In many ways, the lack of specific data is all the more reason to legislate against cat and dog fur. The obligation for Member States to carry out checks and testing for this fur will provide a much clearer picture of the most susceptible products and where the fur is coming from. This will allow effective measures to be taken to block it from the EU.

Is there any evidence of cat and dogs being bred for their fur in the EU?

No. The Commission asked the Chief Veterinary Officers in all Member States to look into the situation and report back on any cases or suspected cases of cat and dog breeding for fur. No Member State found any evidence of such practices, and there is no tradition of this type of breeding or production in the EU.

Why does the proposal not require obligatory labelling of fur to demonstrate the absence of cat and dog fur?

When carrying out its impact assessment for this proposal, the Commission looked at the option of introducing mandatory labelling for all fur products to identify the species of fur. However, it was found that such a requirement would pose a disproportionate burden on traders, the vast majority of whom do not trade in cat and dog fur. It would prove especially burdensome and costly in the case of low cost products or products containing only tiny amounts of fur. Moreover, labelling schemes have proven ineffective against illicit fur trading and there is the high possibility that cat and dog fur traders would fraudulently label their goods as they have been doing under voluntary labelling schemes up to now.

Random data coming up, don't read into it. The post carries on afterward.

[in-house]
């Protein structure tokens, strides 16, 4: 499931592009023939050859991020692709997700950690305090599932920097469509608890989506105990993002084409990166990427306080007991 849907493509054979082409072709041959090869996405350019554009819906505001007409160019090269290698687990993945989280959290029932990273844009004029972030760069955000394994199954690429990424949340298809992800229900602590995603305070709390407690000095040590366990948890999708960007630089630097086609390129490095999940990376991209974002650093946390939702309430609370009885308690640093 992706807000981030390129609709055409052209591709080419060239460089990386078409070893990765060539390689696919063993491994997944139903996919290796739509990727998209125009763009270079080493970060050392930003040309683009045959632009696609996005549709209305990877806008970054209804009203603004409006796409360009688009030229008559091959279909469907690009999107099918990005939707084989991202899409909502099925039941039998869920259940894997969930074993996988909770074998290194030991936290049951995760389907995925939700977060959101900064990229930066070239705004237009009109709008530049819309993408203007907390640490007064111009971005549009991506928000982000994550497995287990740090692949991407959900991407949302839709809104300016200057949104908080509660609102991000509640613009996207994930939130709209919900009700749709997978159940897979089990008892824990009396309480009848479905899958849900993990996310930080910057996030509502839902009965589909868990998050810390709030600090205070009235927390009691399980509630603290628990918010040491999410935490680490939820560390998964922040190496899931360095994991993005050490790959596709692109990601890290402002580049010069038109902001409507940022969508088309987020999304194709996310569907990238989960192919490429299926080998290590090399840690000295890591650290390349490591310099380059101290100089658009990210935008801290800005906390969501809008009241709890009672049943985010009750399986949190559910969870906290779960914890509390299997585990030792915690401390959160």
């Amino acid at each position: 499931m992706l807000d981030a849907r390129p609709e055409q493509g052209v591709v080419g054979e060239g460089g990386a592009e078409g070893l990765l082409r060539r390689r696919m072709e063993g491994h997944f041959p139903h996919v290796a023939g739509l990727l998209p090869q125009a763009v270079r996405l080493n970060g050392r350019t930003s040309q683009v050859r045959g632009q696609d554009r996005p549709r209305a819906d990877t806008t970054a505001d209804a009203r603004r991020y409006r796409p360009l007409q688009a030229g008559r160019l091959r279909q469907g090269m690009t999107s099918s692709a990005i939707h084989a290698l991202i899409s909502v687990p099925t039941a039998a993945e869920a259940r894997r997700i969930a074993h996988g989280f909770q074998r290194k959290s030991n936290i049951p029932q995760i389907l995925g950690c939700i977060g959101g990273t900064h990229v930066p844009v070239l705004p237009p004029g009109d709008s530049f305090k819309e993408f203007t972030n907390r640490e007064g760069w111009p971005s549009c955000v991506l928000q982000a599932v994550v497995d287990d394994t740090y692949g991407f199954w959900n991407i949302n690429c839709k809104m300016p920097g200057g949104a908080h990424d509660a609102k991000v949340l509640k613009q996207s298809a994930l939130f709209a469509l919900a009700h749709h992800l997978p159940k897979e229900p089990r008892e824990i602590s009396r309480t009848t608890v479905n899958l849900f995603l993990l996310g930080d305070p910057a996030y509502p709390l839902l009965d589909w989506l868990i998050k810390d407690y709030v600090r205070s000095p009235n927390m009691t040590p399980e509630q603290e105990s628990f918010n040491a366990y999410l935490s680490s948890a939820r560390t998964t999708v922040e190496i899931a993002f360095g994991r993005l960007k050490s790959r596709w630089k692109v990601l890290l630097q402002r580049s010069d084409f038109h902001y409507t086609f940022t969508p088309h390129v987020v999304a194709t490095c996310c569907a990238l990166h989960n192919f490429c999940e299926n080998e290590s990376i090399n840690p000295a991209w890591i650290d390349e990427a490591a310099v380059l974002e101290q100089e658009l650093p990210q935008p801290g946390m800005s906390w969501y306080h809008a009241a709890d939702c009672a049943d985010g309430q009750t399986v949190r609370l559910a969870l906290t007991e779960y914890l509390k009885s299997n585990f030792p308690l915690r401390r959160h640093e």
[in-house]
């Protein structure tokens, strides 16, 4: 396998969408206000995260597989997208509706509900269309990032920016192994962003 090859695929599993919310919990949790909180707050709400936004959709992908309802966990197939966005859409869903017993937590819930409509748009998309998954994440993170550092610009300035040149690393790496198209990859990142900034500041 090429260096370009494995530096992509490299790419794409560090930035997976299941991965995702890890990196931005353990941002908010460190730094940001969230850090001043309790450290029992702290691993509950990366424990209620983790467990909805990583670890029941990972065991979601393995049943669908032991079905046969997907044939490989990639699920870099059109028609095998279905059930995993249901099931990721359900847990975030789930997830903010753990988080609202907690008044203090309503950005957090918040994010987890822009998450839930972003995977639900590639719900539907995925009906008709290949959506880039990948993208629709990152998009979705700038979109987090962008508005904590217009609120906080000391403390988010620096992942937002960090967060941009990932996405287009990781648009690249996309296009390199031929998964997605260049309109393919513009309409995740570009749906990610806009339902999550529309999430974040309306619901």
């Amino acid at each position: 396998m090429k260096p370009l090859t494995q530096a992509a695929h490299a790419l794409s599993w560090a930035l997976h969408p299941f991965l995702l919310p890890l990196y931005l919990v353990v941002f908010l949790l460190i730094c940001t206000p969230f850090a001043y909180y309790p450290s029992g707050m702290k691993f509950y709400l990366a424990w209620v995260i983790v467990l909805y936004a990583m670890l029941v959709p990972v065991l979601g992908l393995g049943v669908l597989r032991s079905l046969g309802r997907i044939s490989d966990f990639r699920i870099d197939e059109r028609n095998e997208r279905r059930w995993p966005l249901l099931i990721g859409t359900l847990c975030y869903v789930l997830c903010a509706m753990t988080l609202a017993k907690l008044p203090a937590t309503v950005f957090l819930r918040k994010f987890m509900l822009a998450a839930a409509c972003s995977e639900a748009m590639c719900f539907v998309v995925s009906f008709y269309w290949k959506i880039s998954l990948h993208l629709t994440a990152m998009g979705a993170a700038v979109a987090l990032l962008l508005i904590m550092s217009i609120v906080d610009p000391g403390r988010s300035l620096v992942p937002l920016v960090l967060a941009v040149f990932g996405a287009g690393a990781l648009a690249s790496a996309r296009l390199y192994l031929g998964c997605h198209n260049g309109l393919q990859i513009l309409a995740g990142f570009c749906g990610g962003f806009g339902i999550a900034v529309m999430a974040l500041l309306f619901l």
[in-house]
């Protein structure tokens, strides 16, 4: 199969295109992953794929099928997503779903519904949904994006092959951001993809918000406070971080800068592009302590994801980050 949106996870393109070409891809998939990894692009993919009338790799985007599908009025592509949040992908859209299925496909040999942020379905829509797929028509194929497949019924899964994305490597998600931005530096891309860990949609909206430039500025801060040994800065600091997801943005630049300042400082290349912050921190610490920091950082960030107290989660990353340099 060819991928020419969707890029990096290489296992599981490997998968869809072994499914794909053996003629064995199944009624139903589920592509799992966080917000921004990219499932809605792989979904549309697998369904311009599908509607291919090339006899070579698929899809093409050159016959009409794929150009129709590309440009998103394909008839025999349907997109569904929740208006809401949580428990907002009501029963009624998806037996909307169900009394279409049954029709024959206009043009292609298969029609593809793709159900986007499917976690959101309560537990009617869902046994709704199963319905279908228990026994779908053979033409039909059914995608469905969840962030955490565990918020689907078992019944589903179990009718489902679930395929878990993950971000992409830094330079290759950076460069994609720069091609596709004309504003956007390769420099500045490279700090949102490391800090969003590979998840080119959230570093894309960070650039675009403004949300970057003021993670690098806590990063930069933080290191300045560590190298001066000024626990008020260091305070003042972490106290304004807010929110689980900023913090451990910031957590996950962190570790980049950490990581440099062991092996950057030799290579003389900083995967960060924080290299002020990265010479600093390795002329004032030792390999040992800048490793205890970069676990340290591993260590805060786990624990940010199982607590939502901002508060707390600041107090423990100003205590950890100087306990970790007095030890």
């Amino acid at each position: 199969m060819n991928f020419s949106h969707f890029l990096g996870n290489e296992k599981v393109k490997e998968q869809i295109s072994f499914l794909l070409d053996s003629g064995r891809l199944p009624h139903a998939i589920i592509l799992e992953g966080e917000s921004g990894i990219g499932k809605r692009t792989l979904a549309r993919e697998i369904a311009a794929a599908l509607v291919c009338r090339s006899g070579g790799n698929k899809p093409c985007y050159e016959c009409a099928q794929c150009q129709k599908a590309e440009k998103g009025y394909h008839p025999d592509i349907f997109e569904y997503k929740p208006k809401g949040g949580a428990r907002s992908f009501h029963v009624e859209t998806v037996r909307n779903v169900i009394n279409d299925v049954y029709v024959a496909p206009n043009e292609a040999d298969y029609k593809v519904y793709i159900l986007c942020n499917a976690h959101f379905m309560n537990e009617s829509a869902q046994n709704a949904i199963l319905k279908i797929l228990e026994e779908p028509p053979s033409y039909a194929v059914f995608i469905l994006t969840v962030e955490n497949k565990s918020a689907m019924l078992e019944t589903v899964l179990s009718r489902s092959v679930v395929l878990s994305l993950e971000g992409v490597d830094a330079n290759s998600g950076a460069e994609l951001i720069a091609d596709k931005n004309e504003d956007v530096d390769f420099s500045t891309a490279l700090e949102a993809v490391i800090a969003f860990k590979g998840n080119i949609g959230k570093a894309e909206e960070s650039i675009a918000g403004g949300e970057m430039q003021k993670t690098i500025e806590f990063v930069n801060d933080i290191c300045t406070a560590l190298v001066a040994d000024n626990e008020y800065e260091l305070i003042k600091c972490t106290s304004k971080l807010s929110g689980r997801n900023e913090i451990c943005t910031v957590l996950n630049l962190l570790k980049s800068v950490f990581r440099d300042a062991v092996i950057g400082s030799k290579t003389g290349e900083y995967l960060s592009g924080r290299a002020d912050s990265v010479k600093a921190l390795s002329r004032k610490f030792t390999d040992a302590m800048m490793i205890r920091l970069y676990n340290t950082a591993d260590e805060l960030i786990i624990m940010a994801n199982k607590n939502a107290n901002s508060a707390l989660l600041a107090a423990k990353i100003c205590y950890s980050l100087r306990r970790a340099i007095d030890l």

What rules are in place with regard to fur production in the EU?

Strict rules are in place in the EU to ensure that animals bred for their fur are treated in a humane manner. Directive 98/58/EC on the welfare of animals kept for farming purposes, including fur animals, lays down rules on all aspects of keeping and breeding animals including housing conditions, freedom of movement, feeding and watering requirements, and staff qualifications. Directive 93/119/EC concerning the slaughter and killing of animals aims to minimise the pain and suffering of animals through the use of proper approved stunning and killing methods. Since the 1980s, EU environmental policies have also worked on the introduction of measures to promote the improvement of animal welfare. These cover, amongst other things, trapping standards, trade in wildlife and the import of seal pup skins.

The EU has signed and ratified the Council of Europe’s Convention for the protection of animals kept for farming purposes, which sets out principles for the keeping, care and housing of animals, in particular in intensive systems. Member States have also ratified or are in the process of ratifying this Convention. On the basis of this Convention special Recommendations have been adopted on animals kept for fur production, which lay down general requirements for the farming mink, ferret, foxes and chinchilla, of amongst others.

For more information, see: http://ec.europa.eu/food/animal/welfare/index_en.htm